Abstracts (first author)
Rapid evolution in experimentally-harvested fish populations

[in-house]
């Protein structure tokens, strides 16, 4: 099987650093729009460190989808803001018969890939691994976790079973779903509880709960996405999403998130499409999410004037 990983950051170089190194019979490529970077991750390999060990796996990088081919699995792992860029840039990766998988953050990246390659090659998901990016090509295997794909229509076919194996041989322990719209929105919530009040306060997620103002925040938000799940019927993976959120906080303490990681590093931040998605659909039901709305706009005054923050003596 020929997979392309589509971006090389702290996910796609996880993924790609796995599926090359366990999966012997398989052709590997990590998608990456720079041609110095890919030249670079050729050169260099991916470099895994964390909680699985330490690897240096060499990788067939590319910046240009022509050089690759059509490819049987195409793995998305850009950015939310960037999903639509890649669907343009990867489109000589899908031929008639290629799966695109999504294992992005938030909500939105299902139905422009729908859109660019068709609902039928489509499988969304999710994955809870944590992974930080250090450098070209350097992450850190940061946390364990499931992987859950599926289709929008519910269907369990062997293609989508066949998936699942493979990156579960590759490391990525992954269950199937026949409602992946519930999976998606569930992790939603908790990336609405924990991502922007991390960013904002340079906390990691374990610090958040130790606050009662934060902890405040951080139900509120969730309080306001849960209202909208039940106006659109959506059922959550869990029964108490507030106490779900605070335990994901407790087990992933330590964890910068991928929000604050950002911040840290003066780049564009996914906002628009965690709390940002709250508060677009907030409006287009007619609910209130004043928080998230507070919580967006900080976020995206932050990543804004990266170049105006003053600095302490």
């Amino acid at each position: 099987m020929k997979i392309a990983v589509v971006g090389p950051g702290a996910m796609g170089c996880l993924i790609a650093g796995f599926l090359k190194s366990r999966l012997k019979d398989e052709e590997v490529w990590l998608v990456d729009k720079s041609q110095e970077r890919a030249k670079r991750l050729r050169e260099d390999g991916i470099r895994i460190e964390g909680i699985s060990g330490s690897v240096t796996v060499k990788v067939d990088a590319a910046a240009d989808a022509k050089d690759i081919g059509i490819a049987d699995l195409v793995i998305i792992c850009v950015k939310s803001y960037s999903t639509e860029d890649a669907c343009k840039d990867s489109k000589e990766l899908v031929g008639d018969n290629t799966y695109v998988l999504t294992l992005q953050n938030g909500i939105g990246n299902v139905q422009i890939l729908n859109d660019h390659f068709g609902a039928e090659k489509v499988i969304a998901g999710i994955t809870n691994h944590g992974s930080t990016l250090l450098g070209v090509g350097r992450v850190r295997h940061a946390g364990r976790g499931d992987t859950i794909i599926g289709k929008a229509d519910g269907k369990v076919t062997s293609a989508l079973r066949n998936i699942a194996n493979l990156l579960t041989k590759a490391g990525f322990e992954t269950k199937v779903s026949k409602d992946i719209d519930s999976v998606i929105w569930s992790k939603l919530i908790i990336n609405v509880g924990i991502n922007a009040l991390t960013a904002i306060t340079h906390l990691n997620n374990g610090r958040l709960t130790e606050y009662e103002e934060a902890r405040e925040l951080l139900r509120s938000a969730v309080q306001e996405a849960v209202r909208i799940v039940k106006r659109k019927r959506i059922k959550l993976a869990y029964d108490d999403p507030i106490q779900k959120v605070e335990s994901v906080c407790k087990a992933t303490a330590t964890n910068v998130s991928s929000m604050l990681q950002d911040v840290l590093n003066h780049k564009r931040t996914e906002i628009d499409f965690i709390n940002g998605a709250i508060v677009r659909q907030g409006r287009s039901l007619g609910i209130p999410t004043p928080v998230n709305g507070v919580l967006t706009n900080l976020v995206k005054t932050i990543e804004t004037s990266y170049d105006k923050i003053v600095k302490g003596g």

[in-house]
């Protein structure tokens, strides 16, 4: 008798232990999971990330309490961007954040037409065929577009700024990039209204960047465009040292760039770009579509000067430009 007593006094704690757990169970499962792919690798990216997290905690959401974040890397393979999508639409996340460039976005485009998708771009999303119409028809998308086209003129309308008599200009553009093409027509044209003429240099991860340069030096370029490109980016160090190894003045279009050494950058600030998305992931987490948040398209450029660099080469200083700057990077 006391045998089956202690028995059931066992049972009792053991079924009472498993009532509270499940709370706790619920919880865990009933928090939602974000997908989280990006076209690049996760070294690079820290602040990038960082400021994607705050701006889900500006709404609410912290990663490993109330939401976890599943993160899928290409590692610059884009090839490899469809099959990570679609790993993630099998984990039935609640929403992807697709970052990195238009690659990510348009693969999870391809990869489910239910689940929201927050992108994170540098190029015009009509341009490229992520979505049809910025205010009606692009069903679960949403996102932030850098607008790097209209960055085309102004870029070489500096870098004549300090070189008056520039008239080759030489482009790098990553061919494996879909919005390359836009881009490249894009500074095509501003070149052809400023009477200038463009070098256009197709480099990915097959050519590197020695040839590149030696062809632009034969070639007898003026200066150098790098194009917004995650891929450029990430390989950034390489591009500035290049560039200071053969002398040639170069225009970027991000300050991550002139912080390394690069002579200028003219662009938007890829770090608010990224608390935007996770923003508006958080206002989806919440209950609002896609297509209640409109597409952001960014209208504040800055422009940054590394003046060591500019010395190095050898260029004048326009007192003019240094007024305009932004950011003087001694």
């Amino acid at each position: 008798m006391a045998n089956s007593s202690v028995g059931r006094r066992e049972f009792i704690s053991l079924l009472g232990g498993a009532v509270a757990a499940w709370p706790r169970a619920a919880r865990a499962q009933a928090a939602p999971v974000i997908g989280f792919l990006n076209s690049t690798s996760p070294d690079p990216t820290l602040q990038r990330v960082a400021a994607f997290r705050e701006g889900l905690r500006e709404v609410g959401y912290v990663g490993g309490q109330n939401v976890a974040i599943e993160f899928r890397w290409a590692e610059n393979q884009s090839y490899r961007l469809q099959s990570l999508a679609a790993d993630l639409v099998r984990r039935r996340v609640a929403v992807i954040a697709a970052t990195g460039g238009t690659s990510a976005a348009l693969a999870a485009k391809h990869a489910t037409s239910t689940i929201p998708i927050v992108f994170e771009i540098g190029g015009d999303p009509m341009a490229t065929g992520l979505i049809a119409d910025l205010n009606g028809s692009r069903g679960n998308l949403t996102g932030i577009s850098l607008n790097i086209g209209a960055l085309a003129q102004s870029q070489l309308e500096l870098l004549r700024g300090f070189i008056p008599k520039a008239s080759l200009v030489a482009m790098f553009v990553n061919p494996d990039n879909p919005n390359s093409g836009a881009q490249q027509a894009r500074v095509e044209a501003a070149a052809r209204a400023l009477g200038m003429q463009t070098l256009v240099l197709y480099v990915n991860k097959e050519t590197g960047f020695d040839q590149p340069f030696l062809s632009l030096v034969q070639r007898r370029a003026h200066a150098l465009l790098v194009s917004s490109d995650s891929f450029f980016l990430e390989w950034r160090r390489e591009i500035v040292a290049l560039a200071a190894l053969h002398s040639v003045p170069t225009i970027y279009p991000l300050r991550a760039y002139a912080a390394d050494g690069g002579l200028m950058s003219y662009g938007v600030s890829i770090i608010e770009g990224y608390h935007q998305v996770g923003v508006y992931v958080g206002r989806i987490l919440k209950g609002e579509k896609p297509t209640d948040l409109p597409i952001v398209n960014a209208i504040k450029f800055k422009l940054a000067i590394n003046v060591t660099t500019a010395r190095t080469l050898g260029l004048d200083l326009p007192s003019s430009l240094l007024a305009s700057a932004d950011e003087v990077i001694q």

Rapid contemporary evolution has become more common place in response to human-induced pressures such as introductions and overexploitation. One such increasingly significant pressure arises from size-selective harvesting in commercial fisheries which can induce rapid changes in biological traits. While experimental and wild harvested populations often show clear shifts in body size and maturation associated with fishing, the relative contributions of genetic and environmental factors to these shifts remain uncertain and have been much debated. Observations of so-called fisheries-induced evolution (FIE), to date are based solely on phenotypic measures, such as size data, and no genetic data are available. Here, we quantify genetic versus environmental change in response to size-selective harvesting in guppies (Poecilia reticulata) across three generations of selection for small and large body-sized individuals. We document for the first time significant changes at individual genetic loci, some of which have previously been associated with body size. In contrast, variation at neutral microsatellite markers was unaffected by selection, providing direct genetic evidence for rapid evolution induced by size-selective harvesting. These findings demonstrate FIE in an experimental system, with major implications for the sustainability of harvested populations, as well as impacts on size-structured communities and ecosystem processes. Such findings prompt scientists and managers to reconsider the capacity of harvested stocks to adapt to, and recover from, harvesting and predation.